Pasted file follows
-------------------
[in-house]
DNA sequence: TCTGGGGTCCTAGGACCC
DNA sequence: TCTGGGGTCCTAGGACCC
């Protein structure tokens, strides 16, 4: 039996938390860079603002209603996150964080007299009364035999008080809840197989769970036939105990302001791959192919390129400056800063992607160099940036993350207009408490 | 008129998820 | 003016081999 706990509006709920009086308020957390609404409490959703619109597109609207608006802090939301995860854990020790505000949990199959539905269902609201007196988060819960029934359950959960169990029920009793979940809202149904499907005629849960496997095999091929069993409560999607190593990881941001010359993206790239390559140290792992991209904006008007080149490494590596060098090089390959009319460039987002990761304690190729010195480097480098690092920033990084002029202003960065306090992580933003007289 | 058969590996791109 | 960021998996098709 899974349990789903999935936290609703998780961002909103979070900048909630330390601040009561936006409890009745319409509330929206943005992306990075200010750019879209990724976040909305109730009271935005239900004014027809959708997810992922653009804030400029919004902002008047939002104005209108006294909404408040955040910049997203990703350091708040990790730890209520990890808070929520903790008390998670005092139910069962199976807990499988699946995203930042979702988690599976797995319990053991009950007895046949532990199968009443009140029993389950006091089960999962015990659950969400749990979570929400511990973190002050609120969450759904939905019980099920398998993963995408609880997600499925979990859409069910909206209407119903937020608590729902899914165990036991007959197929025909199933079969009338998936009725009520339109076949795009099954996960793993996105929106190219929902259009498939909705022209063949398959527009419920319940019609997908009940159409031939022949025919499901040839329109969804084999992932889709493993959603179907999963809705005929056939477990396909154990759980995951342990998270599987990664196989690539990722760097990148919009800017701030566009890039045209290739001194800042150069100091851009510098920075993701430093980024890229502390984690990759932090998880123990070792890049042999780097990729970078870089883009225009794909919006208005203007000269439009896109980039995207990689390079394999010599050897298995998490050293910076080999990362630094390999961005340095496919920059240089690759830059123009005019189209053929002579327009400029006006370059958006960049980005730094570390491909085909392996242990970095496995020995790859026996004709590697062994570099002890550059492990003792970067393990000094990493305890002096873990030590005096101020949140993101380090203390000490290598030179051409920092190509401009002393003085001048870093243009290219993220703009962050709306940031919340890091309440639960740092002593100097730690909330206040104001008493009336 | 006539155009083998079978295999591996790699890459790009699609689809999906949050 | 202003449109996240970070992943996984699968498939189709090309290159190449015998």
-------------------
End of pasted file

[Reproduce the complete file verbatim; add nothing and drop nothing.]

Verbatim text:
[in-house]
DNA sequence: TCTGGGGTCCTAGGACCC
DNA sequence: TCTGGGGTCCTAGGACCC
């Protein structure tokens, strides 16, 4: 039996938390860079603002209603996150964080007299009364035999008080809840197989769970036939105990302001791959192919390129400056800063992607160099940036993350207009408490 | 008129998820 | 003016081999 706990509006709920009086308020957390609404409490959703619109597109609207608006802090939301995860854990020790505000949990199959539905269902609201007196988060819960029934359950959960169990029920009793979940809202149904499907005629849960496997095999091929069993409560999607190593990881941001010359993206790239390559140290792992991209904006008007080149490494590596060098090089390959009319460039987002990761304690190729010195480097480098690092920033990084002029202003960065306090992580933003007289 | 058969590996791109 | 960021998996098709 899974349990789903999935936290609703998780961002909103979070900048909630330390601040009561936006409890009745319409509330929206943005992306990075200010750019879209990724976040909305109730009271935005239900004014027809959708997810992922653009804030400029919004902002008047939002104005209108006294909404408040955040910049997203990703350091708040990790730890209520990890808070929520903790008390998670005092139910069962199976807990499988699946995203930042979702988690599976797995319990053991009950007895046949532990199968009443009140029993389950006091089960999962015990659950969400749990979570929400511990973190002050609120969450759904939905019980099920398998993963995408609880997600499925979990859409069910909206209407119903937020608590729902899914165990036991007959197929025909199933079969009338998936009725009520339109076949795009099954996960793993996105929106190219929902259009498939909705022209063949398959527009419920319940019609997908009940159409031939022949025919499901040839329109969804084999992932889709493993959603179907999963809705005929056939477990396909154990759980995951342990998270599987990664196989690539990722760097990148919009800017701030566009890039045209290739001194800042150069100091851009510098920075993701430093980024890229502390984690990759932090998880123990070792890049042999780097990729970078870089883009225009794909919006208005203007000269439009896109980039995207990689390079394999010599050897298995998490050293910076080999990362630094390999961005340095496919920059240089690759830059123009005019189209053929002579327009400029006006370059958006960049980005730094570390491909085909392996242990970095496995020995790859026996004709590697062994570099002890550059492990003792970067393990000094990493305890002096873990030590005096101020949140993101380090203390000490290598030179051409920092190509401009002393003085001048870093243009290219993220703009962050709306940031919340890091309440639960740092002593100097730690909330206040104001008493009336 | 006539155009083998079978295999591996790699890459790009699609689809999906949050 | 202003449109996240970070992943996984699968498939189709090309290159190449015998």